“The second part of our deployments are what I call precision deployments,” Menzel said. “We’re actually rebuilding and retuning optical infrared telescope remotely, and those deployments had to happen in such that they position the mirrors accurately enough so that our wavefront sensing and control optical engineers can start taking that state where they’re in and tune the telescope.

“So between the fact that we have large, in deterministic deployments like the sunshield, that we have large precision deployments like in the telescope, this has been arguably the most challenging deployment program ever done by NASA,” Menzel said.

The complicated work to transform Webb into its operational configuration has raised anxiety among astronomers for years. But despite Webb’s trouble getting to the launch pad — the mission was delayed more than a decade — the spacecraft has performed near flawlessly in space.

“It is not as easy as it looks,” Ochs said, adding that the smooth operations is a “tribute” to the Webb team back on Earth.

“We went through, what I feel now, is the exact right amount of testing, the exact right amount of engineering audits, the exact right amount of tweaks to the design as we’ve gone through the journey of manufacturing and then launching this telescope,” Ochs said. “The fact that it looked easy just emphasizes that we did all the right things leading up to this moment.”

With the end of Webb’s crucial deployment phase, the mission has exercised 178 non-explosive actuators, or release mechanisms, to allow the observatory to take its final shape in space. There were around 50 major deployment events in total.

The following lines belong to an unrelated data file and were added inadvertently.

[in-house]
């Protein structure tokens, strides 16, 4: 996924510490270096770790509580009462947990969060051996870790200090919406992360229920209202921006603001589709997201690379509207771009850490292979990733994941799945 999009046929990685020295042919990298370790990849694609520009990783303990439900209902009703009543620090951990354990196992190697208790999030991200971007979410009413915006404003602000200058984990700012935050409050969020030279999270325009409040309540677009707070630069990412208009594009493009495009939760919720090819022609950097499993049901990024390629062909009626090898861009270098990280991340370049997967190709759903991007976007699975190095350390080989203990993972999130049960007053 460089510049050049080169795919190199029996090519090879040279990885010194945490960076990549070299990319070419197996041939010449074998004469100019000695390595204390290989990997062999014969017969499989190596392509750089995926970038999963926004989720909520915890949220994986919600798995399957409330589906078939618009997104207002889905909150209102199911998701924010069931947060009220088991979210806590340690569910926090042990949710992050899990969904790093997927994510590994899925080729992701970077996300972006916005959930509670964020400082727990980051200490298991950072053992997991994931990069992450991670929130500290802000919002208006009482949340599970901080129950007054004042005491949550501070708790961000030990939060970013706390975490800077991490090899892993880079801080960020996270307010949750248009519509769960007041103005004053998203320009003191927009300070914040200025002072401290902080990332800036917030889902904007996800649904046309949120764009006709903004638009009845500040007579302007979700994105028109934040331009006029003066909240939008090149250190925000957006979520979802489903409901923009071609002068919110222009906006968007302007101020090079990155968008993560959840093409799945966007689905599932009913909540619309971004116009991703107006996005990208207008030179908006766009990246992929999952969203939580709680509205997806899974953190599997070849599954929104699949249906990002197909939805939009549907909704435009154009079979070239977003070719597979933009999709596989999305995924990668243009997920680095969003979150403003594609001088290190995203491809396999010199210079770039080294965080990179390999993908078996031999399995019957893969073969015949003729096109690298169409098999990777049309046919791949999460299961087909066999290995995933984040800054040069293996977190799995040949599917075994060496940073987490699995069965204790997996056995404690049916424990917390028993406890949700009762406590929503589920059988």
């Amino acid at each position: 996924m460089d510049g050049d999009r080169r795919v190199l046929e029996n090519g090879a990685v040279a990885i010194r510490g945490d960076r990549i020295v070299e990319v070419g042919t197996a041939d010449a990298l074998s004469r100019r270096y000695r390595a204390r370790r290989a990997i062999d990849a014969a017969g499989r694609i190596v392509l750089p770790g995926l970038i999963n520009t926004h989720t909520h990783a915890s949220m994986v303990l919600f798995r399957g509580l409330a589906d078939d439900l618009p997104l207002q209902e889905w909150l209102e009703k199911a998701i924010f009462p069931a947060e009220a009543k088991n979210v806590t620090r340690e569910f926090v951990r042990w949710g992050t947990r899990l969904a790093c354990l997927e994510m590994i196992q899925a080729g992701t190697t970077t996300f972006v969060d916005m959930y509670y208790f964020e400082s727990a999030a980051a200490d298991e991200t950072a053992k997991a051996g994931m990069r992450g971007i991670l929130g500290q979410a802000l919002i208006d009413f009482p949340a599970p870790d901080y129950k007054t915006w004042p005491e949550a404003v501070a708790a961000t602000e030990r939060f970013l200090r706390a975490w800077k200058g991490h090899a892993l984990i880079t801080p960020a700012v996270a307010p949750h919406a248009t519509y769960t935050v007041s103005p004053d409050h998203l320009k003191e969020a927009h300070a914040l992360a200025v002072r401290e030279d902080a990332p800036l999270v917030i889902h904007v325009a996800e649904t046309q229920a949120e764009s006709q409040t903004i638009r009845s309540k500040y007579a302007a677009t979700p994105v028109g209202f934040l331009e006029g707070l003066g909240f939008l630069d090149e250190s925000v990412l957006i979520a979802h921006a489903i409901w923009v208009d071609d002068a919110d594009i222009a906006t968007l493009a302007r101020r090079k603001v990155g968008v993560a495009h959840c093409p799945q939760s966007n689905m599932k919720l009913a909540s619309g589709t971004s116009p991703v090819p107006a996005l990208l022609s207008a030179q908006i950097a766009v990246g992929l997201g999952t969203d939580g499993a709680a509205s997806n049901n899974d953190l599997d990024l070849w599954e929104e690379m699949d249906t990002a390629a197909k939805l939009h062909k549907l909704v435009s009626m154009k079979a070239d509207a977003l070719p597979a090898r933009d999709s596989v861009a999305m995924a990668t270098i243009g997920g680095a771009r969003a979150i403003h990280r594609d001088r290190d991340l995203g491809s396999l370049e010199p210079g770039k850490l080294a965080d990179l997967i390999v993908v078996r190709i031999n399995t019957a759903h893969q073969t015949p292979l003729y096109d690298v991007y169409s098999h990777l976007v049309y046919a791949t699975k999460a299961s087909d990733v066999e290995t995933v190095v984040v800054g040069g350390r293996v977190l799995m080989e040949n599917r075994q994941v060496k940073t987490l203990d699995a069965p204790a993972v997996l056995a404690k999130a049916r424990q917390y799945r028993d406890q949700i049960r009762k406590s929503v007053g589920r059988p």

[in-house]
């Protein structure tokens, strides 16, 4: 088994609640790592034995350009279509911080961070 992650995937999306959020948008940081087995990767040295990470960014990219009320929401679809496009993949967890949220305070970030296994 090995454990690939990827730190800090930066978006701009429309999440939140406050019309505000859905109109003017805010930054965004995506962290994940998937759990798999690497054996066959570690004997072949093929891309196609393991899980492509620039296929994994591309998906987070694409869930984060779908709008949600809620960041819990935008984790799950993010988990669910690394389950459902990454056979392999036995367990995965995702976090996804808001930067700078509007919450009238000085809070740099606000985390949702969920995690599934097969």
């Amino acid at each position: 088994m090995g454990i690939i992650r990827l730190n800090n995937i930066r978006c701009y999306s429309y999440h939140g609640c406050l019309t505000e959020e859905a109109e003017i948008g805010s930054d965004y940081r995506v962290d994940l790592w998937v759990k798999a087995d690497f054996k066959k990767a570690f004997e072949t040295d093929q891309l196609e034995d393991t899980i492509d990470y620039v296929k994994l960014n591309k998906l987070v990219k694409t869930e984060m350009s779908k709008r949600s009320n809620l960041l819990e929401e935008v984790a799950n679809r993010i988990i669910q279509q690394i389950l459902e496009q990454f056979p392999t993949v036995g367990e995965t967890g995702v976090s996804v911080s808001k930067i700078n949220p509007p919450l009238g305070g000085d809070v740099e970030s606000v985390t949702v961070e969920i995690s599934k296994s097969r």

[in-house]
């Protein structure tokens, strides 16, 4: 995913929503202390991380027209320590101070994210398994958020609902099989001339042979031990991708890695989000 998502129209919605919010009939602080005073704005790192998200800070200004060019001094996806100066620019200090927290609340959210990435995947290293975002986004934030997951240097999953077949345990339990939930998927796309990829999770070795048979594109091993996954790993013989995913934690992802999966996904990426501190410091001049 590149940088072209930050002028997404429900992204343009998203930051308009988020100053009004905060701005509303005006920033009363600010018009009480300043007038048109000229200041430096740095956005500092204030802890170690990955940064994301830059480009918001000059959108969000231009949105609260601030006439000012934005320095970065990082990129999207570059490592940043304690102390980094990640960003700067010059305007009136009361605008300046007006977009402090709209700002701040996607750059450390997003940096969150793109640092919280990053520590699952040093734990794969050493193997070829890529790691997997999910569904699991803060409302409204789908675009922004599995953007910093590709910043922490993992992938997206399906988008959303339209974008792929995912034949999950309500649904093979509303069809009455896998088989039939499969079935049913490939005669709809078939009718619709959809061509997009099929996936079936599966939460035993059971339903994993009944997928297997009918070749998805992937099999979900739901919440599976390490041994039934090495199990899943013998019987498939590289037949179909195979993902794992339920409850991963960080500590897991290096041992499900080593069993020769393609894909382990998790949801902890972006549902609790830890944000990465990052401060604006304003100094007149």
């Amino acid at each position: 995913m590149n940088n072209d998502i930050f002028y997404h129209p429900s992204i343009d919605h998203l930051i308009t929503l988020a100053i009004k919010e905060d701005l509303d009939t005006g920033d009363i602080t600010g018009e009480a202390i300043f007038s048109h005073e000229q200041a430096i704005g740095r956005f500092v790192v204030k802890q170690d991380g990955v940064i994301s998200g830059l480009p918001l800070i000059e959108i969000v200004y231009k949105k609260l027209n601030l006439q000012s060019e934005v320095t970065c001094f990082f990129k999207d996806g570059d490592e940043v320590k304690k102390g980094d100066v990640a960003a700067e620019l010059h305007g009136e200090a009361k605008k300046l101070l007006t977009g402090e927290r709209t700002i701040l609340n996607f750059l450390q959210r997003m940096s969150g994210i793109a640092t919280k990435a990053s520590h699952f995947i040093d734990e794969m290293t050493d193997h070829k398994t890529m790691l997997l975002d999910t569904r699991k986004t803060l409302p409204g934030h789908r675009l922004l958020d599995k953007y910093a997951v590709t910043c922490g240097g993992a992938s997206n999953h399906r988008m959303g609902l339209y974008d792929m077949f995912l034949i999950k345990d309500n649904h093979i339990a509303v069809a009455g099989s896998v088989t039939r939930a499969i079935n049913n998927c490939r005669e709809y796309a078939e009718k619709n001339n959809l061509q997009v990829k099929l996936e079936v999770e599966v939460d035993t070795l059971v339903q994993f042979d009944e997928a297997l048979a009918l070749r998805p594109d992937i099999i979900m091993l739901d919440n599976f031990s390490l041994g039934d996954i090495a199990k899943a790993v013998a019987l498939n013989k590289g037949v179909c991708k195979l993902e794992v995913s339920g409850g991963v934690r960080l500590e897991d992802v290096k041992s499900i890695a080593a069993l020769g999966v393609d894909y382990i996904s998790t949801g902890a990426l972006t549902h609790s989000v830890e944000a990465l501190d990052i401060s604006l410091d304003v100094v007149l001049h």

The James Webb Space Telescope inside Northrop Grumman’s factory in Redondo Beach, California. Credit: Northrop Grumman

Webb is a joint project between NASA, the European Space Agency, and the Canadian Space Agency. NASA provided the spacecraft platform, the telescope mirrors and structure, and led development of one of Webb’s four science instruments.

ESA provided the launch on an Ariane 5 rocket and led work to design and build two of the science instruments, while Canada provided the other science instrument, along with the fine guidance sensor to help precisely lock the observatory onto its astronomical targets.

The mission cost nearly $10 billion to design, build, and test, making Webb the most expensive space science mission in history.

With the sunshield fully unfurled, Webb’s mirrors and science instruments are cooling down to their operating temperatures. They will reach a temperature of around minus 388 degrees Fahrenheit (40 Kelvin) in the coming weeks.

The hardware needs to be chilled down to be able to register the faint infrared light, or heat, emitted from the earliest galaxies in the universe more than 13.5 billion years ago. One of Webb’s primary objectives is to detect and study the first stars and galaxies that formed between 100 million and 200 million years after the Big Bang.

Now that Webb is fully deployed, the pace of work will slow down as optical engineers and instrument scientists prepare the observatory for science operations.

Controllers will switch on each of the instruments for commissioning, and use actuators to gently, and very slowly, nudge the telescope into alignment, allowing the individual segments to behave like a giant single mirror. That will allow scientists to check the telescope’s focus before beginning the operational science mission by the middle of this year, when NASA and its international partners plan to publicly release the first pictures from Webb.

The instruments have been bolted inside Webb’s Integrated Science Instrument Module, or ISIM, for more than seven years as the telescope moved around the country, and then between continents, on the road to launch.